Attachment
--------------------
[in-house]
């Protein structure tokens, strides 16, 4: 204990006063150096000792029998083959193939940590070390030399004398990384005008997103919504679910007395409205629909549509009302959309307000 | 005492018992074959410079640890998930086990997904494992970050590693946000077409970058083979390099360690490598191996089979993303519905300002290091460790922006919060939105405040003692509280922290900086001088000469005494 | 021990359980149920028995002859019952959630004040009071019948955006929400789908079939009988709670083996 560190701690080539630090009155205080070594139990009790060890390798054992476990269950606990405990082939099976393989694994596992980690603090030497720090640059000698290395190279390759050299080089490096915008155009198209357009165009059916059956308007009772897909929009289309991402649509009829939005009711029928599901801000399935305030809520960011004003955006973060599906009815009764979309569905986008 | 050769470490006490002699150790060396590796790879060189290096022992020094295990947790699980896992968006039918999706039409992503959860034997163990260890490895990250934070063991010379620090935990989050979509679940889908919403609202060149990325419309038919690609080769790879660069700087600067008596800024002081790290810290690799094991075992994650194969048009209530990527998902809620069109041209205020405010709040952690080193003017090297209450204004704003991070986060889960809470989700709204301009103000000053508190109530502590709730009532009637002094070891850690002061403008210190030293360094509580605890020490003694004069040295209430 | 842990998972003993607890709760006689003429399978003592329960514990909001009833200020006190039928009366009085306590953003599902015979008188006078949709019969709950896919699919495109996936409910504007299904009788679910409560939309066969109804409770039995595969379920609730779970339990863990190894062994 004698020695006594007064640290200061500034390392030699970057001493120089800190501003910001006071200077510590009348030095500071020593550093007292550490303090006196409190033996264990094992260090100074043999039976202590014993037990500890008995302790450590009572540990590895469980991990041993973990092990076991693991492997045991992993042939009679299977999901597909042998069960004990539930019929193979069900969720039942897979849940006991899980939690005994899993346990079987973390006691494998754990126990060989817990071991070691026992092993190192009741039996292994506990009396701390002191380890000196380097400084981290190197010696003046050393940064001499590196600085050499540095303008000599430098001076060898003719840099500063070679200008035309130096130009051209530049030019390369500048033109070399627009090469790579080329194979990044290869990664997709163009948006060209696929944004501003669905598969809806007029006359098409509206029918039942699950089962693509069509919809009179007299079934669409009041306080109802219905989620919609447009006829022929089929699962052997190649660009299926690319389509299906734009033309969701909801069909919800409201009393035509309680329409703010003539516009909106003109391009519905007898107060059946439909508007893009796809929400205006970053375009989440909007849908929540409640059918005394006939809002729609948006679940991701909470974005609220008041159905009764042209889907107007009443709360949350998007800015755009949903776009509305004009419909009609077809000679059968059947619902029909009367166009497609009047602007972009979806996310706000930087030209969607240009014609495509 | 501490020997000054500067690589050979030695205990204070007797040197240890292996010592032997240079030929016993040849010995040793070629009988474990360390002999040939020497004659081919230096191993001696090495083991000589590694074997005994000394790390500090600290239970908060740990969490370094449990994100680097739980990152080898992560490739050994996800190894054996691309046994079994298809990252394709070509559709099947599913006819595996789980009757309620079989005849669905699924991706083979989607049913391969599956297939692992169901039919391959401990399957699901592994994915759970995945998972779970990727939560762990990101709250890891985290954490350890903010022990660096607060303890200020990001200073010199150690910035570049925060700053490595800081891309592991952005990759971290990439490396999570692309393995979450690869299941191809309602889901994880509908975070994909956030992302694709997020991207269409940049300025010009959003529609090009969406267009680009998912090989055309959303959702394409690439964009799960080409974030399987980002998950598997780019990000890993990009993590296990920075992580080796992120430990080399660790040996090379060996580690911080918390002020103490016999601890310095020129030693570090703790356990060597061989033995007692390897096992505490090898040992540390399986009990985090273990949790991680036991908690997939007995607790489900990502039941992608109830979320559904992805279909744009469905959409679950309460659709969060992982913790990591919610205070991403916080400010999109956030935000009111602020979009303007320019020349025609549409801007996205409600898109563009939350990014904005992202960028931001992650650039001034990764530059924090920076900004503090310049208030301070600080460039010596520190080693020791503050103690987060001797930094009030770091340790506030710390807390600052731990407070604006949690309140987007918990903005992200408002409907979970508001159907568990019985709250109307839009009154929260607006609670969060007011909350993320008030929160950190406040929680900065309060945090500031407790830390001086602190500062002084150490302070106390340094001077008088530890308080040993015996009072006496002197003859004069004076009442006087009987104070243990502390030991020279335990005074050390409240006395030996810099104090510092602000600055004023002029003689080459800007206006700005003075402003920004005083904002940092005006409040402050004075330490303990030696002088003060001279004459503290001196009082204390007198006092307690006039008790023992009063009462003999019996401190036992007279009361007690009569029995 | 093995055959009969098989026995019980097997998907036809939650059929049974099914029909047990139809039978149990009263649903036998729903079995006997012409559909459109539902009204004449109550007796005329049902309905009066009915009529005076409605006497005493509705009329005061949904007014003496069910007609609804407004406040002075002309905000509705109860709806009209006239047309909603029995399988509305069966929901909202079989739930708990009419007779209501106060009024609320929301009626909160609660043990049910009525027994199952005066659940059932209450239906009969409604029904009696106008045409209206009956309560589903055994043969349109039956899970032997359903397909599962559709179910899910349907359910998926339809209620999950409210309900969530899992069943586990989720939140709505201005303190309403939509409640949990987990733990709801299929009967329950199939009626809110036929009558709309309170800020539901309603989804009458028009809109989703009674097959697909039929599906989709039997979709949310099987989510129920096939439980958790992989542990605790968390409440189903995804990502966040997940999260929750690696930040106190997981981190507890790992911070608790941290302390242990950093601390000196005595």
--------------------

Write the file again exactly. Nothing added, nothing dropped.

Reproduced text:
[in-house]
């Protein structure tokens, strides 16, 4: 204990006063150096000792029998083959193939940590070390030399004398990384005008997103919504679910007395409205629909549509009302959309307000 | 005492018992074959410079640890998930086990997904494992970050590693946000077409970058083979390099360690490598191996089979993303519905300002290091460790922006919060939105405040003692509280922290900086001088000469005494 | 021990359980149920028995002859019952959630004040009071019948955006929400789908079939009988709670083996 560190701690080539630090009155205080070594139990009790060890390798054992476990269950606990405990082939099976393989694994596992980690603090030497720090640059000698290395190279390759050299080089490096915008155009198209357009165009059916059956308007009772897909929009289309991402649509009829939005009711029928599901801000399935305030809520960011004003955006973060599906009815009764979309569905986008 | 050769470490006490002699150790060396590796790879060189290096022992020094295990947790699980896992968006039918999706039409992503959860034997163990260890490895990250934070063991010379620090935990989050979509679940889908919403609202060149990325419309038919690609080769790879660069700087600067008596800024002081790290810290690799094991075992994650194969048009209530990527998902809620069109041209205020405010709040952690080193003017090297209450204004704003991070986060889960809470989700709204301009103000000053508190109530502590709730009532009637002094070891850690002061403008210190030293360094509580605890020490003694004069040295209430 | 842990998972003993607890709760006689003429399978003592329960514990909001009833200020006190039928009366009085306590953003599902015979008188006078949709019969709950896919699919495109996936409910504007299904009788679910409560939309066969109804409770039995595969379920609730779970339990863990190894062994 004698020695006594007064640290200061500034390392030699970057001493120089800190501003910001006071200077510590009348030095500071020593550093007292550490303090006196409190033996264990094992260090100074043999039976202590014993037990500890008995302790450590009572540990590895469980991990041993973990092990076991693991492997045991992993042939009679299977999901597909042998069960004990539930019929193979069900969720039942897979849940006991899980939690005994899993346990079987973390006691494998754990126990060989817990071991070691026992092993190192009741039996292994506990009396701390002191380890000196380097400084981290190197010696003046050393940064001499590196600085050499540095303008000599430098001076060898003719840099500063070679200008035309130096130009051209530049030019390369500048033109070399627009090469790579080329194979990044290869990664997709163009948006060209696929944004501003669905598969809806007029006359098409509206029918039942699950089962693509069509919809009179007299079934669409009041306080109802219905989620919609447009006829022929089929699962052997190649660009299926690319389509299906734009033309969701909801069909919800409201009393035509309680329409703010003539516009909106003109391009519905007898107060059946439909508007893009796809929400205006970053375009989440909007849908929540409640059918005394006939809002729609948006679940991701909470974005609220008041159905009764042209889907107007009443709360949350998007800015755009949903776009509305004009419909009609077809000679059968059947619902029909009367166009497609009047602007972009979806996310706000930087030209969607240009014609495509 | 501490020997000054500067690589050979030695205990204070007797040197240890292996010592032997240079030929016993040849010995040793070629009988474990360390002999040939020497004659081919230096191993001696090495083991000589590694074997005994000394790390500090600290239970908060740990969490370094449990994100680097739980990152080898992560490739050994996800190894054996691309046994079994298809990252394709070509559709099947599913006819595996789980009757309620079989005849669905699924991706083979989607049913391969599956297939692992169901039919391959401990399957699901592994994915759970995945998972779970990727939560762990990101709250890891985290954490350890903010022990660096607060303890200020990001200073010199150690910035570049925060700053490595800081891309592991952005990759971290990439490396999570692309393995979450690869299941191809309602889901994880509908975070994909956030992302694709997020991207269409940049300025010009959003529609090009969406267009680009998912090989055309959303959702394409690439964009799960080409974030399987980002998950598997780019990000890993990009993590296990920075992580080796992120430990080399660790040996090379060996580690911080918390002020103490016999601890310095020129030693570090703790356990060597061989033995007692390897096992505490090898040992540390399986009990985090273990949790991680036991908690997939007995607790489900990502039941992608109830979320559904992805279909744009469905959409679950309460659709969060992982913790990591919610205070991403916080400010999109956030935000009111602020979009303007320019020349025609549409801007996205409600898109563009939350990014904005992202960028931001992650650039001034990764530059924090920076900004503090310049208030301070600080460039010596520190080693020791503050103690987060001797930094009030770091340790506030710390807390600052731990407070604006949690309140987007918990903005992200408002409907979970508001159907568990019985709250109307839009009154929260607006609670969060007011909350993320008030929160950190406040929680900065309060945090500031407790830390001086602190500062002084150490302070106390340094001077008088530890308080040993015996009072006496002197003859004069004076009442006087009987104070243990502390030991020279335990005074050390409240006395030996810099104090510092602000600055004023002029003689080459800007206006700005003075402003920004005083904002940092005006409040402050004075330490303990030696002088003060001279004459503290001196009082204390007198006092307690006039008790023992009063009462003999019996401190036992007279009361007690009569029995 | 093995055959009969098989026995019980097997998907036809939650059929049974099914029909047990139809039978149990009263649903036998729903079995006997012409559909459109539902009204004449109550007796005329049902309905009066009915009529005076409605006497005493509705009329005061949904007014003496069910007609609804407004406040002075002309905000509705109860709806009209006239047309909603029995399988509305069966929901909202079989739930708990009419007779209501106060009024609320929301009626909160609660043990049910009525027994199952005066659940059932209450239906009969409604029904009696106008045409209206009956309560589903055994043969349109039956899970032997359903397909599962559709179910899910349907359910998926339809209620999950409210309900969530899992069943586990989720939140709505201005303190309403939509409640949990987990733990709801299929009967329950199939009626809110036929009558709309309170800020539901309603989804009458028009809109989703009674097959697909039929599906989709039997979709949310099987989510129920096939439980958790992989542990605790968390409440189903995804990502966040997940999260929750690696930040106190997981981190507890790992911070608790941290302390242990950093601390000196005595």